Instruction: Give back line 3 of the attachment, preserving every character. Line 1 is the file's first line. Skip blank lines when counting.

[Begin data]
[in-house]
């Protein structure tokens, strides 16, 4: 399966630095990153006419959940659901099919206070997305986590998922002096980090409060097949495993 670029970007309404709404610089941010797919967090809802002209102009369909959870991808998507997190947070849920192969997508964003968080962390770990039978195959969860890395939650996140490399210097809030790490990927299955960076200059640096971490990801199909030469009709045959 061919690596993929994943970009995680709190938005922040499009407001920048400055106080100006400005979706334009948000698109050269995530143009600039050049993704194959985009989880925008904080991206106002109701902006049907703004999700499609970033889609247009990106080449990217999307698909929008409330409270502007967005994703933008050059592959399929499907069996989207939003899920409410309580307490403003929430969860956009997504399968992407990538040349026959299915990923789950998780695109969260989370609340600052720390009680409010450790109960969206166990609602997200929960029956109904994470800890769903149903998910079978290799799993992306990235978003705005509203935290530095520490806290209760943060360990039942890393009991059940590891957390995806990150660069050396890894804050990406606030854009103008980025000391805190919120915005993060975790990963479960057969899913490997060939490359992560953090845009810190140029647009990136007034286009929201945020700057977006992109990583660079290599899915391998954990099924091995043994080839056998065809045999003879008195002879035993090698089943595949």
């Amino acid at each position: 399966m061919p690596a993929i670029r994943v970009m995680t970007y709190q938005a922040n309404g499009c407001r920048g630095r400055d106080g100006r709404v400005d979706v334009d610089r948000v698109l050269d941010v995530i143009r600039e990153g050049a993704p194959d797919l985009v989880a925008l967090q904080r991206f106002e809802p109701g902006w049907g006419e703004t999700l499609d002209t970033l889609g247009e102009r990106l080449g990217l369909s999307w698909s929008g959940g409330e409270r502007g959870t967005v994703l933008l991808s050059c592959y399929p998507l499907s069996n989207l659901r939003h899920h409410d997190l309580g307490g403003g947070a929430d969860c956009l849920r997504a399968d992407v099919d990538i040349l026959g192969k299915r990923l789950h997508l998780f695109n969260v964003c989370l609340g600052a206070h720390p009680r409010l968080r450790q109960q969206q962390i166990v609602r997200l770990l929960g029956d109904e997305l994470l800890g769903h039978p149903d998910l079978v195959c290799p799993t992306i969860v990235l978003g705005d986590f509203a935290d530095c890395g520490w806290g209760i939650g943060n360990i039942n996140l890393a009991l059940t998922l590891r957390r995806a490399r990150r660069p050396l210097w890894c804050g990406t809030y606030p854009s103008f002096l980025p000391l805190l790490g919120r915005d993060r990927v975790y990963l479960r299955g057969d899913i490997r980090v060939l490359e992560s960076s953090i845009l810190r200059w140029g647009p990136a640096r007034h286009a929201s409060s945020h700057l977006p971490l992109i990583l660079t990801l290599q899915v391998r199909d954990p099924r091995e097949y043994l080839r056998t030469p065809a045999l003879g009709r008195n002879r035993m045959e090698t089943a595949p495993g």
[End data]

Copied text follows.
């Amino acid at each position: 399966m061919p690596a993929i670029r994943v970009m995680t970007y709190q938005a922040n309404g499009c407001r920048g630095r400055d106080g100006r709404v400005d979706v334009d610089r948000v698109l050269d941010v995530i143009r600039e990153g050049a993704p194959d797919l985009v989880a925008l967090q904080r991206f106002e809802p109701g902006w049907g006419e703004t999700l499609d002209t970033l889609g247009e102009r990106l080449g990217l369909s999307w698909s929008g959940g409330e409270r502007g959870t967005v994703l933008l991808s050059c592959y399929p998507l499907s069996n989207l659901r939003h899920h409410d997190l309580g307490g403003g947070a929430d969860c956009l849920r997504a399968d992407v099919d990538i040349l026959g192969k299915r990923l789950h997508l998780f695109n969260v964003c989370l609340g600052a206070h720390p009680r409010l968080r450790q109960q969206q962390i166990v609602r997200l770990l929960g029956d109904e997305l994470l800890g769903h039978p149903d998910l079978v195959c290799p799993t992306i969860v990235l978003g705005d986590f509203a935290d530095c890395g520490w806290g209760i939650g943060n360990i039942n996140l890393a009991l059940t998922l590891r957390r995806a490399r990150r660069p050396l210097w890894c804050g990406t809030y606030p854009s103008f002096l980025p000391l805190l790490g919120r915005d993060r990927v975790y990963l479960r299955g057969d899913i490997r980090v060939l490359e992560s960076s953090i845009l810190r200059w140029g647009p990136a640096r007034h286009a929201s409060s945020h700057l977006p971490l992109i990583l660079t990801l290599q899915v391998r199909d954990p099924r091995e097949y043994l080839r056998t030469p065809a045999l003879g009709r008195n002879r035993m045959e090698t089943a595949p495993g």